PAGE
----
The two claims were related, but I wanted to focus on the actual innocence claim. North Carolina has a statutory procedure for innocence claims in state cases. See G.S. 15A-1460-1475. Is there such a thing as an actual innocence claim in federal court? If so, what did MacDonald need to show to obtain relief? To put that question into context, we have to look briefly at some basics of habeas procedure (only briefly, I promise).

Federal Habeas, Procedural Default, and New Evidence. 28 U.S.C. § 2255 governs habeas procedure for federal prisoners comparable provisions for state prisoners are found in 28 U.S.C. § 2254. As mentioned, this was not MacDonald’s first habeas petition. A person typically only gets one bite at the habeas apple. Claims not raised in an original petition are procedurally barred unless certain narrow conditions are met: a new claim not previously raised must either deal with a new, retroactive rule of constitutional law announced by the U.S. Supreme Court, or there must be new facts supporting the claim that were not previously available through the exercise of due diligence. Where the petitioner files a successive petition under the second prong based on new evidence, the district court has to determine “whether that new evidence, ‘if proven and viewed in light of the evidence as a whole, would be sufficient to establish by clear and convincing evidence that no reasonable fact finder would have found the movant guilty of the offense.’” 28 U.S.C. § 2255(h)(1) (emphasis added). It is a “rare and extraordinary case” that will meet the new evidence standard to overcome this procedural default. U.S. v. MacDonald, 641 F.3d at 614-15 (4th Cir. 2011). If the court finds that standard met, the successive petition gets reviewed on the merits if not, the claims are barred. MacDonald was hoping his new evidence met that standard to obtain merits review of his allegations, and that was the posture of the current matter—the court was deciding if his petition, if true, was sufficient to get past the procedural bar.

No constitutional right to a freestanding claim of innocence? Back to actual innocence, the U.S. Supreme Court has never recognized actual innocence as a valid substantive constitutional claim on its own. Put another way, “[c]laims of actual innocence based on newly discovered evidence have never been held to state a ground for federal habeas relief absent an independent constitutional violation.” Herrera v. Collins, 506 U.S 390, 400 (1993). But not so fast: in Herrera, the Court also assumed without deciding that “in a capital case a truly persuasive demonstration of ‘actual innocence’ made after trial would render the execution of a defendant unconstitutional.” Id. at 417. There, the defendant claimed that his execution would violate the 8th Amendment barring cruel and unusual punishment. The Supreme Court denied relief in Herrera and has never ruled that any defendant has met this “extraordinarily high” standard. Id. (O’Conner, J., concurring). Several justices have expressed skepticism of “freestanding” claims of innocence. In the words of the late Justice Scalia: “[W]e have repeatedly left that question unresolved, while expressing considerable doubt that any claim based on actual innocence is constitutionally cognizable.” In re: Davis, 557 U.S. 952 (2009) (Scalia, J., dissenting). In short, while the door on a freestanding constitutional claim of actual innocence hasn’t been closed, it also hasn’t been recognized by the U.S. Supreme Court.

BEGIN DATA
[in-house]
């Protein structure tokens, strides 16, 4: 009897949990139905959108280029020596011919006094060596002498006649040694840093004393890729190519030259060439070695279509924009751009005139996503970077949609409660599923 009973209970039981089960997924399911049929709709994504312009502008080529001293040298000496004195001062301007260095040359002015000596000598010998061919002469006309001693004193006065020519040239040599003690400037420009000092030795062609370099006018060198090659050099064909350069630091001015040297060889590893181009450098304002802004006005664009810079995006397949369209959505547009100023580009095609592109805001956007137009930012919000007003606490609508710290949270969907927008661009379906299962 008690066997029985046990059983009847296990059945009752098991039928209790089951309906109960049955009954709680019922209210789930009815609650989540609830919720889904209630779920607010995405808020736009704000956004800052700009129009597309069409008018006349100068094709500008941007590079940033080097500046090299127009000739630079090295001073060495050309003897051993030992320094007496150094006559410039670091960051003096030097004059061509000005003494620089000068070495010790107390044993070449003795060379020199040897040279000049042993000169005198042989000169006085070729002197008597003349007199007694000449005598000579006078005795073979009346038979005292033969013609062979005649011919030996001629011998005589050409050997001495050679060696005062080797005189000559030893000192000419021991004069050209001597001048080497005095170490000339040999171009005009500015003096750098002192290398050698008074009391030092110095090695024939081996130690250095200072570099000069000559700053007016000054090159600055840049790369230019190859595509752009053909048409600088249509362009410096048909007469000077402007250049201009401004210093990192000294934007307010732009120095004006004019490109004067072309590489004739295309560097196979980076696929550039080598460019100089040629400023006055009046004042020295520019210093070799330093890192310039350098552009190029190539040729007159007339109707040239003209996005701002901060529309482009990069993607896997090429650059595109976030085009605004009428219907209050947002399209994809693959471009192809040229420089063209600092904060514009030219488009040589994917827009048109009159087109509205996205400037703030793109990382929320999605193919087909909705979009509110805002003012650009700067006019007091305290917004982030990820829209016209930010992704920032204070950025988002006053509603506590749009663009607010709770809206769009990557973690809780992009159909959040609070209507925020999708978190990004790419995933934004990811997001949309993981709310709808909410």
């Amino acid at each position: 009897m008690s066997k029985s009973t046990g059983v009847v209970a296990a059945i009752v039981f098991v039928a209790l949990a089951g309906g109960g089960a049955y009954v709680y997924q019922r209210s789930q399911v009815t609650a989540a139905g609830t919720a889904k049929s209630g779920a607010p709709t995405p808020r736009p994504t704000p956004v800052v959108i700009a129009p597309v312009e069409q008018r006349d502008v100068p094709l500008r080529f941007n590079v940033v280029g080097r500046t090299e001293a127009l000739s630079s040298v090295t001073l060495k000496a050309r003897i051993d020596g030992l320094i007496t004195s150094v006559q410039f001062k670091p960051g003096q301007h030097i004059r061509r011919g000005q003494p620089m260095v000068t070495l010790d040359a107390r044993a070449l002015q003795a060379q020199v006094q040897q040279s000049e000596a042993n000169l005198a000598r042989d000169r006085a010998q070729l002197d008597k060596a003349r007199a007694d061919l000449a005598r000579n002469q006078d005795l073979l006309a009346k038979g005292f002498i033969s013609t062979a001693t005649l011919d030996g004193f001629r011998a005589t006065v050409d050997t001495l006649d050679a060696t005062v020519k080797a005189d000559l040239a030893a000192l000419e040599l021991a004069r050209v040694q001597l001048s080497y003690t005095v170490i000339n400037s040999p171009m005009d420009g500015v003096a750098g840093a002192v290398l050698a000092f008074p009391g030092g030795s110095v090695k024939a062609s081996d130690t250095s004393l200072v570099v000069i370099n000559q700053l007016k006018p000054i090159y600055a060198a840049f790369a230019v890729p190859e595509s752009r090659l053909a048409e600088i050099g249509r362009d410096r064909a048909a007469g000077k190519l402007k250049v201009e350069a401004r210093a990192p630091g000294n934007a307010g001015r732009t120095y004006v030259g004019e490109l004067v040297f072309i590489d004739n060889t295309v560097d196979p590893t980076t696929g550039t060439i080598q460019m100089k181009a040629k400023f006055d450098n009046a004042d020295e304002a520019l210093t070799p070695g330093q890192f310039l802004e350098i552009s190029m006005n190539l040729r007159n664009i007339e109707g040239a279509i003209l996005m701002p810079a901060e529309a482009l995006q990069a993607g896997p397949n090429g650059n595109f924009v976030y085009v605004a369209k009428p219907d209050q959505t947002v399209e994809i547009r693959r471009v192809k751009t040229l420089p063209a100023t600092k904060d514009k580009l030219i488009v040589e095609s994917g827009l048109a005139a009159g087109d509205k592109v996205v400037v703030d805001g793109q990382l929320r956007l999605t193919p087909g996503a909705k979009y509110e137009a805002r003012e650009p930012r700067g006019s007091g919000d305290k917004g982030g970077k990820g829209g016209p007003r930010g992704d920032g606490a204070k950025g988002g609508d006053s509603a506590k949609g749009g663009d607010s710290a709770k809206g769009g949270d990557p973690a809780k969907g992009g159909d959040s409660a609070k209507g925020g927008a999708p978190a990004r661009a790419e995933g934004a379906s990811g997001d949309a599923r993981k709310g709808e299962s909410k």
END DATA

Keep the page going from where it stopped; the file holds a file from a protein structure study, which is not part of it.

Innocence Plus. Just two years after Herrera, in Schulp v. Delo, 513 U.S. 298 (1995), the Court considered a claim of actual innocence brought in the context of other constitutional errors in a successive petition. The defendant in Schlup asserted new Brady discovery violations and Strickland ineffective assistance claims, which (if proven) would undermine confidence in the trial, along with a claim of actual innocence. The court distinguished this situation from that of Herrera, treating the innocence claim as procedural. In the Court’s words:

Schlup’s claim of innocence is thus ‘not itself a constitutional claim, but instead a gateway through which a habeas petition must pass to have his otherwise barred constitutional claim considered on the merits.’ Id. at 315.